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Rinpoche

From Tibetan Buddhist Encyclopedia
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Rinpoche or Rinboqê (Tibetan: རིན་པོ་ཆེ་, Wylie: rin-po-che, ZYPY: Rinboqê) is an honorific used in Tibetan Buddhism. It literally means "precious one," and is used to address or describe Tibetan lamas and other high-ranking or respected teachers. This honor is generally bestowed on reincarnated lamas, or Tulkus, by default. In other cases it is earned over time, and often bestowed spontaneously by the teacher's students.


Rinpoche is the is an honorific term used in the Tibetan language also spelled Rimboche and Rinboqê. The word is a combination of (Rin) which is called value and (Po) means nominative suffix and Chen means big.


Rinpoche, also spelled Rimboche and Rinboku, is an honorific term used in the Tibetan language. It literally means "precious one", and may refer to a person, place, or thing—like the words "gem" or "jewel". The word consists of rin (value), po (nominalizing suffix) and chen (big). The word is used in the context of Tibetan Buddhism as a way of showing respect when addressing those recognized as reincarnated, older, respected, notable, learned and/or an accomplished Lamas .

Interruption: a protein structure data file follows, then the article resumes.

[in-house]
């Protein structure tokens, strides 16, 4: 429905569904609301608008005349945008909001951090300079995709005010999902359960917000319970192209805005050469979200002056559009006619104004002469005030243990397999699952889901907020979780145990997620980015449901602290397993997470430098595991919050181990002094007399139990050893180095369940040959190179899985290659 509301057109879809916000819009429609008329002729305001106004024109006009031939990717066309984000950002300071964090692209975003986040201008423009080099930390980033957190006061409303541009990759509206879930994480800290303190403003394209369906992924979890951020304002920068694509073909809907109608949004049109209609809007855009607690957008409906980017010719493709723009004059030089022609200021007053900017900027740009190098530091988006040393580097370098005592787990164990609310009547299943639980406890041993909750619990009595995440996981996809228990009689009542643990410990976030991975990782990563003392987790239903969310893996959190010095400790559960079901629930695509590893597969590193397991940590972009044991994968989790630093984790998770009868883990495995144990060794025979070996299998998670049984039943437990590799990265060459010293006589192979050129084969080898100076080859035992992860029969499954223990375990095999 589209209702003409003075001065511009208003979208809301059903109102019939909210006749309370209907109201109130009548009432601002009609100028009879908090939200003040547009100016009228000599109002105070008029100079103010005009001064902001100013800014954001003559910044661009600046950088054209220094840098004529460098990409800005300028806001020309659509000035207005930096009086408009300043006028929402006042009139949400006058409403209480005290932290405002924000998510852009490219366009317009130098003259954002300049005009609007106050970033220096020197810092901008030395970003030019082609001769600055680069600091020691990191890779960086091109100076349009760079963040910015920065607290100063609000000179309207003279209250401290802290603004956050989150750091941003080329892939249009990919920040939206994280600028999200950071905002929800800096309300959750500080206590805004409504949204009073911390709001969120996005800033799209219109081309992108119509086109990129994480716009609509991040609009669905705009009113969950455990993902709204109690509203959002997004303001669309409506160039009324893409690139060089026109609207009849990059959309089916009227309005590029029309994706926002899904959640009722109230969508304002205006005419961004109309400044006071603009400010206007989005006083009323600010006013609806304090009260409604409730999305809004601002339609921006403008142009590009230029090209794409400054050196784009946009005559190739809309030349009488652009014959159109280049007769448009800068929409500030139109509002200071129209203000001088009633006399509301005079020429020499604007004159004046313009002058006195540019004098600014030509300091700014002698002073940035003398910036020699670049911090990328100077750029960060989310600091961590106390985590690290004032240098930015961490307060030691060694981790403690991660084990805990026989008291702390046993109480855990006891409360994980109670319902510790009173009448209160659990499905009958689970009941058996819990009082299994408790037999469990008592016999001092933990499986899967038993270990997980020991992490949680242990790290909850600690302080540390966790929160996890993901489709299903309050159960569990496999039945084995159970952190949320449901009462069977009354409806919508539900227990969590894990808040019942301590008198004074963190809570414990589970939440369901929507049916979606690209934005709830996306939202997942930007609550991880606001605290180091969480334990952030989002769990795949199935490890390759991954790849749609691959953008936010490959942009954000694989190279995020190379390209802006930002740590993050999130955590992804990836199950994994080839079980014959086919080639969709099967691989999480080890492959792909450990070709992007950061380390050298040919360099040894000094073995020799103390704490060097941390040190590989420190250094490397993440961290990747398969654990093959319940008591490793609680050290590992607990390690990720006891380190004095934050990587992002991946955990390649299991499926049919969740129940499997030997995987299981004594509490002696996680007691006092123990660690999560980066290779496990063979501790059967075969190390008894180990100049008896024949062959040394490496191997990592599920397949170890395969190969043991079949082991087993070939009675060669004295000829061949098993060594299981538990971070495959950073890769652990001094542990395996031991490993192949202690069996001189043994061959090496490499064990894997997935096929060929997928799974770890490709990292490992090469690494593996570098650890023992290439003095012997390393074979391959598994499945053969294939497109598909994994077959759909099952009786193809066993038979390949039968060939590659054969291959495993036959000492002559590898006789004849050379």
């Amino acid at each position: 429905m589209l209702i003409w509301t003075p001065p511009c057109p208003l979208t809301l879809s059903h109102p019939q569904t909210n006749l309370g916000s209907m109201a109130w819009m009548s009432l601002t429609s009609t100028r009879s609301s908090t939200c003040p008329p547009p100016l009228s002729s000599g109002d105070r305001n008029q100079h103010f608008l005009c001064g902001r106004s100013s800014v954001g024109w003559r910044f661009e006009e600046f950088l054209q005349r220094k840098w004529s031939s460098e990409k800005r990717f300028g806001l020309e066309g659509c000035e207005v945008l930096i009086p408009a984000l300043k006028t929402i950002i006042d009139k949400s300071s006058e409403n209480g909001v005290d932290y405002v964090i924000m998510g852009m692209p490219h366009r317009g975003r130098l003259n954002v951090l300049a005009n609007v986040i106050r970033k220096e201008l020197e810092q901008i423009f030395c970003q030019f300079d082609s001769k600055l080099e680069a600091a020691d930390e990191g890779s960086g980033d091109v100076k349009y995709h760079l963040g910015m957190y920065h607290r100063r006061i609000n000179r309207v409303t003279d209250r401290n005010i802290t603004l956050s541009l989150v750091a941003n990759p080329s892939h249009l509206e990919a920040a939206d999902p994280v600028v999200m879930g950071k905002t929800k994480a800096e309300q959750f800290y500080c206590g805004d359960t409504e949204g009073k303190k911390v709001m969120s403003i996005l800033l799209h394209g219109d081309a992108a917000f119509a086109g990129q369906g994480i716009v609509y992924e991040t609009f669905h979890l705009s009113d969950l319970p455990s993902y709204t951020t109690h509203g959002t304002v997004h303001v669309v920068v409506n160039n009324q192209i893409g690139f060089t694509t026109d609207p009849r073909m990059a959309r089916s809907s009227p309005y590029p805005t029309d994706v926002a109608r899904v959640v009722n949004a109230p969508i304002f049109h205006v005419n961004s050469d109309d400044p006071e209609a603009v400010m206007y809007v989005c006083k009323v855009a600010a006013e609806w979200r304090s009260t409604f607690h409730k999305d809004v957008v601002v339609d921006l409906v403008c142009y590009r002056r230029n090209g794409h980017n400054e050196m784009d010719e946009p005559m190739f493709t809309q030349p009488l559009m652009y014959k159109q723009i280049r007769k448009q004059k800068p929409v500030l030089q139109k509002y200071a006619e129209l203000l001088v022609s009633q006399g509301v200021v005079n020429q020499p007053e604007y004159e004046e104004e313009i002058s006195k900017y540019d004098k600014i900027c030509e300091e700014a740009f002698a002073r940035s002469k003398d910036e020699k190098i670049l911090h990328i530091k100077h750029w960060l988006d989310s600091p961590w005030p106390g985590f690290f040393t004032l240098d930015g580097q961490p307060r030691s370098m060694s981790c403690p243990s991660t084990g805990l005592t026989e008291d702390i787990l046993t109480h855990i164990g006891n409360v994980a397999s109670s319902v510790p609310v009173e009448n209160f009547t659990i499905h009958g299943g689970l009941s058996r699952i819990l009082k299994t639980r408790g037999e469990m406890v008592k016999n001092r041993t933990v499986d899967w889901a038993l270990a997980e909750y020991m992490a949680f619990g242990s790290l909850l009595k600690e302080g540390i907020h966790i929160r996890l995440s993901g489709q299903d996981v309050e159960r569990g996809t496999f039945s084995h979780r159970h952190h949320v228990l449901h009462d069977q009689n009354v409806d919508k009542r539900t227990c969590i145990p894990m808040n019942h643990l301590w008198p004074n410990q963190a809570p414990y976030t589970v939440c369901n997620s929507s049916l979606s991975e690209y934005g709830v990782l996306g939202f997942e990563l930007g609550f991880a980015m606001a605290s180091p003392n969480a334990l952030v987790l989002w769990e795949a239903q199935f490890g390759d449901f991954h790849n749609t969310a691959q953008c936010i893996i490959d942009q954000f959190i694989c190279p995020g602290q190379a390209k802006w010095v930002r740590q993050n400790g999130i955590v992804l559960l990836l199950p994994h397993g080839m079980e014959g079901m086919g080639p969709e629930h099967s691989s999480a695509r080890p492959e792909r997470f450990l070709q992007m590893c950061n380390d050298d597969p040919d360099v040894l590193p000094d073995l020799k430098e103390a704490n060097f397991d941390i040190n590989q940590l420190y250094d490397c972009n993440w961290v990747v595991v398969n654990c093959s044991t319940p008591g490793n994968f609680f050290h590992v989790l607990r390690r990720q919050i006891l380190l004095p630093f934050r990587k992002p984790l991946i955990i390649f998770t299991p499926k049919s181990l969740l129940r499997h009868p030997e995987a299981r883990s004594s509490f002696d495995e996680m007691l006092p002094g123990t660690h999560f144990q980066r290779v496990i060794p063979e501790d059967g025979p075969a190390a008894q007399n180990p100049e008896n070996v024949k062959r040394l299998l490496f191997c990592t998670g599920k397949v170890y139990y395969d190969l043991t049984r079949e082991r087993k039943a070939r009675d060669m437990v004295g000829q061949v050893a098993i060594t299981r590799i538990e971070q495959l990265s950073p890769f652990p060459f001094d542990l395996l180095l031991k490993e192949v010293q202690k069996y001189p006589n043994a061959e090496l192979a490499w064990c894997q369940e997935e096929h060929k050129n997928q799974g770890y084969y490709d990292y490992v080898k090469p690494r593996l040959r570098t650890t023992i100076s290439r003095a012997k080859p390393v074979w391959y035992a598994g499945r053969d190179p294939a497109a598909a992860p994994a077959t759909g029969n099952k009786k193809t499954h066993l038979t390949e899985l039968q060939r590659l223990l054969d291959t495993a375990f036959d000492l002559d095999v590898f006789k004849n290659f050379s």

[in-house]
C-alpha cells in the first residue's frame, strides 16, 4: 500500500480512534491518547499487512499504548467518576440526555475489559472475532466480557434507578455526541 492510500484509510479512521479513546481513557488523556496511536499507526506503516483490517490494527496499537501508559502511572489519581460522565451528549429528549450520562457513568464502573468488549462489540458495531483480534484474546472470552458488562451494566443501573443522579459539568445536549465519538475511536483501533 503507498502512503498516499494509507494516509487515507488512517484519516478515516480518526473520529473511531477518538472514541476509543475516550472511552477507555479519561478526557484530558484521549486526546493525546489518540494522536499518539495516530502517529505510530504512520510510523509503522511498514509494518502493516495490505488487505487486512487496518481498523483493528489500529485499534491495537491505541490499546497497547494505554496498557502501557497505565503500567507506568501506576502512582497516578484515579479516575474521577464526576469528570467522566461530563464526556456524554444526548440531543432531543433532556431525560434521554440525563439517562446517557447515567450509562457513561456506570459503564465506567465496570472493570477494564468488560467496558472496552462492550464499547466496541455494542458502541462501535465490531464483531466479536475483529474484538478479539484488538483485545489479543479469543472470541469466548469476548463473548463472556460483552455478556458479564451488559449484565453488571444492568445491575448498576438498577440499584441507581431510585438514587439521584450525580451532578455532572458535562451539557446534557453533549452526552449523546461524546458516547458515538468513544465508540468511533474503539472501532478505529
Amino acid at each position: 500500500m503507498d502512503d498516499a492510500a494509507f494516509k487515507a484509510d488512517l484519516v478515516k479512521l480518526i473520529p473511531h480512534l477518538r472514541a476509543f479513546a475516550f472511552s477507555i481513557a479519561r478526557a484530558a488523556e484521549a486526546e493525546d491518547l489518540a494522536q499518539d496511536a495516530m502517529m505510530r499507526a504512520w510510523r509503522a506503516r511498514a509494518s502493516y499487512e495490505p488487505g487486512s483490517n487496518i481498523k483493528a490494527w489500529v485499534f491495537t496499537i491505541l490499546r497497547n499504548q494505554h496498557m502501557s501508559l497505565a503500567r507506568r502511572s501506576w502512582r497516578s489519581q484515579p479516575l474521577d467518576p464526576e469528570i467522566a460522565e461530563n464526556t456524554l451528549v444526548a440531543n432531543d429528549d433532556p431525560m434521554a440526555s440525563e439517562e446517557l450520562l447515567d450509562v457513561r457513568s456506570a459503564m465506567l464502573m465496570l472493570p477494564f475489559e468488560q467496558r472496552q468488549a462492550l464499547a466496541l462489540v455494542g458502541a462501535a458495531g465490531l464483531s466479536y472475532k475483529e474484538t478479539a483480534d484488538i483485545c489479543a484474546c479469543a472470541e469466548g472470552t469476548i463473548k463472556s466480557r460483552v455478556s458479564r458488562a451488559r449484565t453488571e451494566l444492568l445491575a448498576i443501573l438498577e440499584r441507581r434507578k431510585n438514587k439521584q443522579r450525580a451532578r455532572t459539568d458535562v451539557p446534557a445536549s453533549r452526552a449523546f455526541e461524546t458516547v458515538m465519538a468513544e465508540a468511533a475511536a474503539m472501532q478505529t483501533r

Honorific applied to reincarnate lamas and other highly respected persons. "Rinpoche" means "precious" and refers to someone who in their last life attained such a high degree of mastery that they did not have to take any more rebirths. However, out of their compassion for others, they took another birth at will - or rather took a human form - in order to teach others. Hence, they are "precious" because they returned to show us how to do it ourselves.

Kang Rinpoche is the Tibetan name of Mount Kailash, sacred to Bön, Hinduism and Jainism as well as Buddhism. Kang Ri is a Tibetan expression for "snow peak" analogous to alp or himal.

Guru Rinpoche refers to Padmasambhava, the "Second Buddha", who brought Tantric Buddhism to Tibet.

Je Rinpoche refers to Je Tsongkhapa, the founder of the Gelug School.


In film

The documentary films The Reincarnation of Khensur Rinpoche (1992)[2] and Unmistaken Child (2008)[3] document the lengthy procedure of searching for and finding the reincarnation, or tulku, of a Tibetan lama.

The documentary films Tulku (2009)[4] and My Reincarnation (2010)[5] document the existence and struggles of Tibetan Buddhist masters who have reincarnated in the West.

Source

Wikipedia:Rinpoche